If you are showing your own home, it's just as important that you are well presented. I know it shouldn't matter, but it does. If you look well cared for then people will assume you look after your home.

Sol said...

Hi Happeninguponhappiness, yes that is a very good point. I would think that is also part of the buying into the lifestyle...? THanks will add this one also

Chickpea said...

I also told people that we had super fast broadband to the house as this is important to some people. Several of the people who were interested in the house saw this as a necessity these days, so if you have it make it a selling point.

Sol said...

Excellent point Chickpea!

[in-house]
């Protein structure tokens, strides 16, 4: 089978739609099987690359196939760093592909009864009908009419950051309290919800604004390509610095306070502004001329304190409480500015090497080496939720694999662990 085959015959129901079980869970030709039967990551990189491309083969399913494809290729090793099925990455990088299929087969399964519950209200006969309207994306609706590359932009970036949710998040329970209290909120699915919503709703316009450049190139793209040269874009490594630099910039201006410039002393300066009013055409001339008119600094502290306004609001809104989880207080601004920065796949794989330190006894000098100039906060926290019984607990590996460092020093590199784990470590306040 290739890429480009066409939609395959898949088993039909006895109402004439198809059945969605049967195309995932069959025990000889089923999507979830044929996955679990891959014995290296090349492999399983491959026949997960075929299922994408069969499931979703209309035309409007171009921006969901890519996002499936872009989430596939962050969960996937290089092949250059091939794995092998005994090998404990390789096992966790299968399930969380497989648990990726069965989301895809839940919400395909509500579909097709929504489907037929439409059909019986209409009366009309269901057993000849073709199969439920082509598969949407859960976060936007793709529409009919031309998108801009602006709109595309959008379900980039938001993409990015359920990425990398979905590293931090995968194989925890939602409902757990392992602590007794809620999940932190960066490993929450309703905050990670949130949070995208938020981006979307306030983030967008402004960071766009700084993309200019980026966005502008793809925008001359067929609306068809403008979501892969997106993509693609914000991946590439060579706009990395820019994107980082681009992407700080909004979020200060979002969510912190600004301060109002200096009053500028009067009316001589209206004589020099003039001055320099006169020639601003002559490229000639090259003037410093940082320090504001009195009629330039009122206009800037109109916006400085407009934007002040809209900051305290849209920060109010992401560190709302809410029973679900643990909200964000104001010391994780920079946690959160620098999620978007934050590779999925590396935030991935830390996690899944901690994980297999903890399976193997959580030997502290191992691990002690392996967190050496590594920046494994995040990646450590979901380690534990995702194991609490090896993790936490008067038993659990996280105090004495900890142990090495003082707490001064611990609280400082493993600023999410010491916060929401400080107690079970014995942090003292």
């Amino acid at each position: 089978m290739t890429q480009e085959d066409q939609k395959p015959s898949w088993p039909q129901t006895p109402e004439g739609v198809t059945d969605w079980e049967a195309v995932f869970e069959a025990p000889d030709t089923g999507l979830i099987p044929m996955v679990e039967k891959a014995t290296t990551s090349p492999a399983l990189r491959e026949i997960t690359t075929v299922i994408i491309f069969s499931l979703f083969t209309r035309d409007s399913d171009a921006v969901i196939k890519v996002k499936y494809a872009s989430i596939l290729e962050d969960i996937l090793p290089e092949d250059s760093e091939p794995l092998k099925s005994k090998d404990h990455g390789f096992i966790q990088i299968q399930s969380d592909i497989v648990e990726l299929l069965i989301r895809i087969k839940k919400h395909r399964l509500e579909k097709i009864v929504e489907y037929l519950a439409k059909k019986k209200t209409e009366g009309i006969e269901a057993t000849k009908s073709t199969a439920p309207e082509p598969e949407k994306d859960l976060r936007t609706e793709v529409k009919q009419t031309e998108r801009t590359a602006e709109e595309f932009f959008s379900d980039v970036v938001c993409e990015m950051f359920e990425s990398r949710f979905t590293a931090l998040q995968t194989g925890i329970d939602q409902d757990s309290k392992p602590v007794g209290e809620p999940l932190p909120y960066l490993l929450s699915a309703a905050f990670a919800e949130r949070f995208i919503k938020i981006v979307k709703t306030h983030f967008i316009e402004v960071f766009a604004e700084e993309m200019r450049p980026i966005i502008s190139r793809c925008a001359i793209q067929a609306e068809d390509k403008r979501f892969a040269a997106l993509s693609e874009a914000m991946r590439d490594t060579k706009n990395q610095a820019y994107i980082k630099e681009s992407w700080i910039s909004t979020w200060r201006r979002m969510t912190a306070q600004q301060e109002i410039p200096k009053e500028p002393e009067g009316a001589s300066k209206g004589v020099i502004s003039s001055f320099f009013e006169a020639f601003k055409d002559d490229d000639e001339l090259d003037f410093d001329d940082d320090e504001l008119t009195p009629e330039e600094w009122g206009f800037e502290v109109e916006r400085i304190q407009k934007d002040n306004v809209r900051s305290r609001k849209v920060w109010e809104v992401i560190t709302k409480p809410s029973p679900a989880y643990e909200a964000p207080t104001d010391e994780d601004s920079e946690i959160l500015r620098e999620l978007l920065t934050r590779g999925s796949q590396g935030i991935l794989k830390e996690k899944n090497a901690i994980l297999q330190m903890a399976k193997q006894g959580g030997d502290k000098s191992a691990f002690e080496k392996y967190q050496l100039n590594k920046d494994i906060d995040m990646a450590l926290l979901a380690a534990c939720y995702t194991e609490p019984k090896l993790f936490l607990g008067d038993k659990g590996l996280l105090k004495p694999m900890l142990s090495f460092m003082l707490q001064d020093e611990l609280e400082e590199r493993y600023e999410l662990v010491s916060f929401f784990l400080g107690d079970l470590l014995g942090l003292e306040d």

Jon said...

A wonderfully informative post. I will only add that it's important to remember that the estate agent is working for US and not the other way around. When I sold my house in Texas a year ago I felt intimidated by my agent. I was FAR too nice and accommodating, and as a result the experience turned out to be one of the worst disasters of my life - I not only lost money, but also precious time.

Sol said...

Hey Jon, that is another good one. thanks